Thursday, December 13, 2007

Gallegos to handle police prosecution

Gallegos to handle police prosecution

If former Eureka Police Chief David Douglas and Lt. Tony Zanotti stand trial, District Attorney Paul Gallegos will be the one prosecuting them.

”It's going to be a very, very tough case,” Gallegos said Wednesday in his first public comments on the case since convening the criminal grand jury last month. “It's very divisive, and it would be unfair in my eyes to put it off on someone else. I figure those sort-of-miserable cases should flow to me. That's the way it should be.”

Gallegos' office officially announced Monday that the grand jury had returned indictments of involuntary manslaughter against Douglas and Zanotti stemming from their decision-making roles in the 2006 shooting death of Cheri Lyn Moore.

Moore, who had a history of mental illness, was shot April 14, 2006, by Eureka police officers in her apartment at Fifth and G streets after a two-hour standoff in which she brandished a flare gun, threw items from her second-story apartment and threatened to burn the building down.

Police have said they believed Moore had put down the flare gun when the decision was made to storm her apartment. When officers came face to face with Moore, who had the flare gun pointed at them, they shot her multiple times. Neither of the shooters were indicted.

On the heels of comments from the defense team and from Eureka Police Chief Garr Nielsen inquiring about how Gallegos led the grand jury proceedings, Gallegos said he is confident all parties involved were treated fairly.

”The intention was to be fair to all parties, to present evidence in a fair and impartial way for review by a grand jury,” Gallegos said. “That certainly was my endeavor. Certainly it will be open to intense scrutiny. Whether I did or not, certainly the defense will say I did not, and it will be up for the court to decide.”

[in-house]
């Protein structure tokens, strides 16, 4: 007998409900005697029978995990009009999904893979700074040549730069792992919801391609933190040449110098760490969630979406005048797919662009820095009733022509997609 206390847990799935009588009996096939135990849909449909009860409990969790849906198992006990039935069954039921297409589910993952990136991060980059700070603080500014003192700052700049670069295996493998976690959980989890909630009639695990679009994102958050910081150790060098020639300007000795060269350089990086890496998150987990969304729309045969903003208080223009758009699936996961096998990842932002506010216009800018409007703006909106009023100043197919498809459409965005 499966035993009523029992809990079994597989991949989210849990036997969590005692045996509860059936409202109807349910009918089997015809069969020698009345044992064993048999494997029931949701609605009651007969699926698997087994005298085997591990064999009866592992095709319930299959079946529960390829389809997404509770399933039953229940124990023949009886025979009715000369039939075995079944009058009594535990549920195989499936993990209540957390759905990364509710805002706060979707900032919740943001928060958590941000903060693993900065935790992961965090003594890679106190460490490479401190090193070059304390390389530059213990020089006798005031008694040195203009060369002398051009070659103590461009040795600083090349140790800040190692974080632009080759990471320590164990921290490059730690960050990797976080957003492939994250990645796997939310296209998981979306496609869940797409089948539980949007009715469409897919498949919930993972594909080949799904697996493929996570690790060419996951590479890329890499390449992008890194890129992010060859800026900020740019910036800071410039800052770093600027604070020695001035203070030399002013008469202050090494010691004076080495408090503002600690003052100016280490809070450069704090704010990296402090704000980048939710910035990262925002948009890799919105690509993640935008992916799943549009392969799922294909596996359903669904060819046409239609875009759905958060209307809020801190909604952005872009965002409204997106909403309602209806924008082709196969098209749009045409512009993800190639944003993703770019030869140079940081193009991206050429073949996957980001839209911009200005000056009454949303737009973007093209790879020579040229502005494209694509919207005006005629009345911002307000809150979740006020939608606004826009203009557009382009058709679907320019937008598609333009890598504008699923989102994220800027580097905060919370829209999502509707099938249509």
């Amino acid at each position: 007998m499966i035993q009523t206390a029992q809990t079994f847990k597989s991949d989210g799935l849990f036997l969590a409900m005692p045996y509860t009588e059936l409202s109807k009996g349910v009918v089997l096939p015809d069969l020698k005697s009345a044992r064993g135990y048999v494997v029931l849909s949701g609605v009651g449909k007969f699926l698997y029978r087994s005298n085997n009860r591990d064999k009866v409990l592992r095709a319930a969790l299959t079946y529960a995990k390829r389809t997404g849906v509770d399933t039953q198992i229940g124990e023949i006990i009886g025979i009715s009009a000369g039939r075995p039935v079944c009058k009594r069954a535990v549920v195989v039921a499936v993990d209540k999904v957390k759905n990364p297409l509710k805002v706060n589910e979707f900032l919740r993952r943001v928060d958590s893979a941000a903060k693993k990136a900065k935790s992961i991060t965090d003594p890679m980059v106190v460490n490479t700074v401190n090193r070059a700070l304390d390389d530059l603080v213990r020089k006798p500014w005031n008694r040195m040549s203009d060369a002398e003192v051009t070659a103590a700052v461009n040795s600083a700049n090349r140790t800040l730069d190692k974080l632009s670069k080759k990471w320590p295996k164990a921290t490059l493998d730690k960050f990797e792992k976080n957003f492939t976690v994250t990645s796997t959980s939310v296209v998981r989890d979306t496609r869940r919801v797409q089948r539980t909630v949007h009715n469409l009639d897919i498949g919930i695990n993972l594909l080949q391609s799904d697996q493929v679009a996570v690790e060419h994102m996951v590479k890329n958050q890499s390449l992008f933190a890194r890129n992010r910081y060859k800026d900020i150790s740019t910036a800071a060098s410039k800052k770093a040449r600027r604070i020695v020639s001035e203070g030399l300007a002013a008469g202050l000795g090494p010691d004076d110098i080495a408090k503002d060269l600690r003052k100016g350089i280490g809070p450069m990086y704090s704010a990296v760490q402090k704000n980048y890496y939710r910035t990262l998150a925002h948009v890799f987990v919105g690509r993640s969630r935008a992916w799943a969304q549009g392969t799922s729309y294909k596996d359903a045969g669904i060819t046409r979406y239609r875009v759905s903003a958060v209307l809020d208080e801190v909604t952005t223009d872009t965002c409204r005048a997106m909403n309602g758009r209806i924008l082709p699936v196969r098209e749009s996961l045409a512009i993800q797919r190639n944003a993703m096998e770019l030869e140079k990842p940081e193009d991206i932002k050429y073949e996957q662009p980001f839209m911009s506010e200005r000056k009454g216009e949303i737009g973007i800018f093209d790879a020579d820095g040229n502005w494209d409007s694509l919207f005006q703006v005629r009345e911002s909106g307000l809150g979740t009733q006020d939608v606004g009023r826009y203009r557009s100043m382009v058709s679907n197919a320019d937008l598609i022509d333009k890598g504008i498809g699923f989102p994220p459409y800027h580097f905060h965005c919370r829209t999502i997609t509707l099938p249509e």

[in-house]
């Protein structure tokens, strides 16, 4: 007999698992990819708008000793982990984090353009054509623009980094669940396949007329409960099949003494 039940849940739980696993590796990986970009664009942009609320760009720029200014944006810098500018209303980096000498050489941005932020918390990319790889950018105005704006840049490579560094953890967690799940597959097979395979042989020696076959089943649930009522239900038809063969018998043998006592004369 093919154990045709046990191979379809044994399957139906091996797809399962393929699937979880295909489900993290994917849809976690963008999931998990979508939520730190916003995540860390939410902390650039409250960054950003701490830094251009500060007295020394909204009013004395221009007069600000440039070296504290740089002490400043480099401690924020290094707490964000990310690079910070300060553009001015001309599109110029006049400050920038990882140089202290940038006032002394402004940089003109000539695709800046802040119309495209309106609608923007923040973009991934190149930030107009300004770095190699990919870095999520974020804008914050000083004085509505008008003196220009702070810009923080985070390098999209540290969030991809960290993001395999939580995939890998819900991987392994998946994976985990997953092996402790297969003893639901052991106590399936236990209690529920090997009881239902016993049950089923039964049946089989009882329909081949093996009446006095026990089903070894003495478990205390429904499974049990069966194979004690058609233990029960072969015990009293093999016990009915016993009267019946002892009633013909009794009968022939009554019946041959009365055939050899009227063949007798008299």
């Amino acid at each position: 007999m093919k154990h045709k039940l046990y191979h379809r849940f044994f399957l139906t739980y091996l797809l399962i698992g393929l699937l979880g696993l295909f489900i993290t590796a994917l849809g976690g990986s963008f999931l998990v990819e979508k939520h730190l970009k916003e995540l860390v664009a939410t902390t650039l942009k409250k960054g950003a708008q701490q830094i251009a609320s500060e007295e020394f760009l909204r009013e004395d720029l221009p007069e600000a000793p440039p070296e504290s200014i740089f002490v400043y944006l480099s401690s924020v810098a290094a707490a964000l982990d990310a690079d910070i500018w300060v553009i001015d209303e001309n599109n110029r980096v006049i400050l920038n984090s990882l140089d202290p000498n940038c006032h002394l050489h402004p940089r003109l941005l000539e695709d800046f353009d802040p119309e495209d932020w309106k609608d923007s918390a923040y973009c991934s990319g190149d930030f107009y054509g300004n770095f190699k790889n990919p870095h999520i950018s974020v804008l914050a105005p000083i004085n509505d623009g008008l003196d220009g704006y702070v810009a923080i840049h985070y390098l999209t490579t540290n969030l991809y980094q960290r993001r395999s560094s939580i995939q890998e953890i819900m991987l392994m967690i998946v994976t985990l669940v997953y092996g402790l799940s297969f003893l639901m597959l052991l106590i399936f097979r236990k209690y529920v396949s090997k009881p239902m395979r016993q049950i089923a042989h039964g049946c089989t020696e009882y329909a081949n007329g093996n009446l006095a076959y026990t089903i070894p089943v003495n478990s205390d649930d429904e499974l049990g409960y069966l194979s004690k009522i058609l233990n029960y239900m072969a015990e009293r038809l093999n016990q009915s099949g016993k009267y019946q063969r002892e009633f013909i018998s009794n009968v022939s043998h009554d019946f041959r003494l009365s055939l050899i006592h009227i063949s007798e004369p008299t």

After working through his first criminal grand jury experience as a prosecutor, Gallegos said if one thing's clear, it's that there will be nothing easy about this case.

”I am confident that it is going to be a tough case for the jurors, for us and for the community,” he said.

The law enforcement community is taking notice as well.

Ron Cottingham, president of the Police Officers Research Association of California, said this is the first time in his three decades in law enforcement that he has heard of commanders being indicted for giving orders or direction. The indictments, he said, set a scary precedent for officers, who are often Monday-morning-quarterbacked for their decisions.

”If anything adverse happens from this, everyone will probably have to reevaluate their tactical processes,” Cottingham said. “It's another situation where the decisions officers have to make on the street at the time of conflict -- when there's just a myriad of things going on -- are fuel for everyone who is going to sit back and second guess everything that was done.”

For his part, Gallegos said he doesn't foresee a problem with his office's ability to work with EPD in the future.

”We work with everyone, and that's the way it is,” Gallegos said. “Absolutely our job is to be independent. It's also to monitor law enforcement activities. ... It's a mystery to me that people think there's this relationship that we don't ever look at what (officers) do, and say, 'You've done something wrong.' That's not our legal system -- that's antithetical to our legal system. That would put individuals and an organization above the law.”

Gallegos emphasized he is not anti-law enforcement and said he believes the commanders will receive a fair trial in Humboldt County.

”(The community) isn't anti-law enforcement,” Gallegos said. “There are certainly some people that are, but that's not the community. People understand the need for it, they respect law enforcement, they defer to law enforcement, but they have certain expectations. ... I think the defendants will get a fair shake in this community.”

The district attorney also took a moment to caution that, in this case and all others, defendants are innocent until proven guilty.